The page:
“Patient H69” By Vanessa Potter Is A Series of Tiny Triumphs: BUST Review

by Erynn Porter

Patient H69 by Vanessa Potter is a sensory experience, which might surprise some. Losing the our most dominant sense, sight, gave Potter a whole new world to explore. With a form of synesthesia coming into play, readers are granted a whole new way to look at things. Potter noted down all these differences and experiences in her blog called Patient H69, which would eventually become this memoir.

One day in 2012, Potter — a very successful producer — wakes up and suddenly can’t see. Everything is dark. She’s taken to the hospital and, while waiting, she begins to feel her fingertips and toes go numb, and that feeling crawls up her limbs. This is the beginning of Potter’s extended stay at the hospital.

Potter is the type of patient that doctors hate and readers love to cheer on. Her inner producer demands everything be just so. She’s stubborn, frustrated, and determined to make a full recovery. She takes suggestions and runs with them to a thousand percent. She wears bright nail polish, a different color on each finger to see if she can convince her eyes to see them. She has everyone around her wear vibrant colors and bold patterns that she can see. She asks friends, family, and nurses to describe themselves and the room so she can create a mental picture. Even though she can’t physically see, she refuses to give up the idea of images. After days of not being able to see, she is able to make out shapes — not much, but it proves that she isn’t completely blind. But when she takes too long with a test, a doctor gets snippy and says Potter can’t see anything.

“‘No!’ I growl from the depths of my wheelchair, turning in her direction. ‘I can see something.’ I start point around the room. ‘There is a chair over there by the door, and there is a dark shape there on the wall that I think is a coat hook; and you are wearing a skirt.’ I breath furiously as the silence reverberates around me, but I haven’t finished yet. The fight is me is rearing up. ‘Five days ago I couldn’t see anything; but today there is something there. So don’t tell me I can’t see anything, okay.’” (77)

Potter is unflinching in her emotions and how the whole experience changed her. She cries, she screams, she gets angry. She’s awkward around people who make comments like she’s the mystery patient, one in a million, God has a plan for her. She is embarrassed by her lack of vision, ashamed she can’t get better faster, and self-conscious when she goes outside for the first time — she pictures everyone staring at her dark eyes that see nothing. She is vulnerable, and this is when readers feel closest to her. We can celebrate little joys with her.

“Squeezing my eyes shut I open them in the direction I think my arms must be. Incredibly, two silvery shapes appear. Is that an outline of my fingers? I wiggle them and see movement. There’s nothing else, no wrinkles, lines or anything identify them as even human, but that doesn’t matter. I know they are my arms. I exist and a sense of my own humanity hits me like a gush of fresh air.” (62)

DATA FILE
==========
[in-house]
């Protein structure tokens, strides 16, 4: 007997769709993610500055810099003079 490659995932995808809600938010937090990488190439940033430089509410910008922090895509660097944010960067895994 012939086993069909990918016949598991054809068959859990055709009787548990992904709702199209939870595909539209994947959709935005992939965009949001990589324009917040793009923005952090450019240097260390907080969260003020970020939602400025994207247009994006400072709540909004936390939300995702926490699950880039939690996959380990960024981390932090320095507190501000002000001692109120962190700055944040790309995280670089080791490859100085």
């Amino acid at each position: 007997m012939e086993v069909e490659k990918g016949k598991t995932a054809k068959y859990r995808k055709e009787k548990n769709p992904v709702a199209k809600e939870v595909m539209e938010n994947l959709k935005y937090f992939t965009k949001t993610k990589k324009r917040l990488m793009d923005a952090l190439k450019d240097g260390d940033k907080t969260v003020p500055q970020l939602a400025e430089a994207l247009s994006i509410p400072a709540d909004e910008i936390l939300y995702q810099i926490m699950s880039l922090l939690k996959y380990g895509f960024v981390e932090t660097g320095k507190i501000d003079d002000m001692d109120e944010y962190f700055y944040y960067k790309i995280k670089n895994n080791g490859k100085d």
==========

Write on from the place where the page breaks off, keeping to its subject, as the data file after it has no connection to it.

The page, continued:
While disjointed, the second half of the memoir is interesting. It goes more into the science of what happened to Potter and the brain itself. It can take a while to reorient yourself to see Potter as she once was: always moving, thinking, and creating impeccable things. After spending so mucht time following her while she’s down and out, it is confusing, yet exciting, to see her as a phoenix rising from the ashes of her illness. This is a totally different Potter, therefore a totally different voice. You can still see glimpse of that same determination, same persistence, but some of the closeness is gone. Instead of being in that hospital bed with her, we are a friend that she’s dragging behind her as she bounces from scientist to scientist. Potter does a good job breaking down complex ideas about the brain into bite-sized chunks that any reader can understand.

The memoir ends with Potter adjusting to her new life; her sight isn’t completely back, nor is it completely gone, either. She has 20/20 vision, but there are some colors missing and some haziness to her sight. She talks about . how she is one of many with an invisible disability, and how it’s hard to navigate this in society. She has to maneuver well-meaning but ignorant comments, deal with a bustling city life that moves too fast for her, and learn to find ways to feel fulfilled in this new life. While recovering, she mentions focusing on the series of tiny triumphs and this carries through all the way to the end. A lot changes for Potter, but her determination and persistence sure don’t.

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Founded in 1993, BUST is the inclusive feminist lifestyle trailblazer offering a unique mix of humor, female-focused entertainment, uncensored personal stories, and candid reporting that tells the truth about women’s lives.

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